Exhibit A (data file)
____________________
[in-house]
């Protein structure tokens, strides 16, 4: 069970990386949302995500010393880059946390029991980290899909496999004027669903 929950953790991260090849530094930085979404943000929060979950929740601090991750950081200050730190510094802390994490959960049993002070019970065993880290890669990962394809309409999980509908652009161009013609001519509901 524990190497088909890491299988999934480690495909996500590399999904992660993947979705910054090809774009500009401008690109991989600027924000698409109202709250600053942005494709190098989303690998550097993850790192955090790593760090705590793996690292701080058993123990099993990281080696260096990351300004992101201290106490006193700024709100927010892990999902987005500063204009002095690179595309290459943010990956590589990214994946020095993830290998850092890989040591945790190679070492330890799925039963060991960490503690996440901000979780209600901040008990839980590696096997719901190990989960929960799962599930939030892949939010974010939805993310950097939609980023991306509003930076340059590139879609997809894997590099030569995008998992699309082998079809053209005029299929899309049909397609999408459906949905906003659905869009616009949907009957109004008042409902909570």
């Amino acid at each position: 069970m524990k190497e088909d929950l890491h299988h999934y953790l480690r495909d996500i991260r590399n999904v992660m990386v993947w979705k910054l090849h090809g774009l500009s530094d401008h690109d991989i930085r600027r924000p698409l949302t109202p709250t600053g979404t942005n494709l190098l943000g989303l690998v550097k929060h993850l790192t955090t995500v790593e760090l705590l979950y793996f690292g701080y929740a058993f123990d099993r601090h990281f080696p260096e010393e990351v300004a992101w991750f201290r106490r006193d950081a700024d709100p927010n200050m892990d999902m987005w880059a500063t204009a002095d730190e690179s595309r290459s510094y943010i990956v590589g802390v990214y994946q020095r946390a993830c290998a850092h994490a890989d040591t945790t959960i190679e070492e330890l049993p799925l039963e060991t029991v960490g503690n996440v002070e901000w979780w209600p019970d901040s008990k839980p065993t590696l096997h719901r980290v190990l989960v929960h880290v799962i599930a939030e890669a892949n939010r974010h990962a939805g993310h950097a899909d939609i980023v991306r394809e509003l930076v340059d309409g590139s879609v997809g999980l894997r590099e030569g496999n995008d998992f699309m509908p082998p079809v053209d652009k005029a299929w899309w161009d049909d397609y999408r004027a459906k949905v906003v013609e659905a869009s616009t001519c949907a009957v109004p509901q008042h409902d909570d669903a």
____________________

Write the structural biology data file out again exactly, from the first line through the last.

[in-house]
């Protein structure tokens, strides 16, 4: 069970990386949302995500010393880059946390029991980290899909496999004027669903 929950953790991260090849530094930085979404943000929060979950929740601090991750950081200050730190510094802390994490959960049993002070019970065993880290890669990962394809309409999980509908652009161009013609001519509901 524990190497088909890491299988999934480690495909996500590399999904992660993947979705910054090809774009500009401008690109991989600027924000698409109202709250600053942005494709190098989303690998550097993850790192955090790593760090705590793996690292701080058993123990099993990281080696260096990351300004992101201290106490006193700024709100927010892990999902987005500063204009002095690179595309290459943010990956590589990214994946020095993830290998850092890989040591945790190679070492330890799925039963060991960490503690996440901000979780209600901040008990839980590696096997719901190990989960929960799962599930939030892949939010974010939805993310950097939609980023991306509003930076340059590139879609997809894997590099030569995008998992699309082998079809053209005029299929899309049909397609999408459906949905906003659905869009616009949907009957109004008042409902909570």
């Amino acid at each position: 069970m524990k190497e088909d929950l890491h299988h999934y953790l480690r495909d996500i991260r590399n999904v992660m990386v993947w979705k910054l090849h090809g774009l500009s530094d401008h690109d991989i930085r600027r924000p698409l949302t109202p709250t600053g979404t942005n494709l190098l943000g989303l690998v550097k929060h993850l790192t955090t995500v790593e760090l705590l979950y793996f690292g701080y929740a058993f123990d099993r601090h990281f080696p260096e010393e990351v300004a992101w991750f201290r106490r006193d950081a700024d709100p927010n200050m892990d999902m987005w880059a500063t204009a002095d730190e690179s595309r290459s510094y943010i990956v590589g802390v990214y994946q020095r946390a993830c290998a850092h994490a890989d040591t945790t959960i190679e070492e330890l049993p799925l039963e060991t029991v960490g503690n996440v002070e901000w979780w209600p019970d901040s008990k839980p065993t590696l096997h719901r980290v190990l989960v929960h880290v799962i599930a939030e890669a892949n939010r974010h990962a939805g993310h950097a899909d939609i980023v991306r394809e509003l930076v340059d309409g590139s879609v997809g999980l894997r590099e030569g496999n995008d998992f699309m509908p082998p079809v053209d652009k005029a299929w899309w161009d049909d397609y999408r004027a459906k949905v906003v013609e659905a869009s616009t001519c949907a009957v109004p509901q008042h409902d909570d669903a």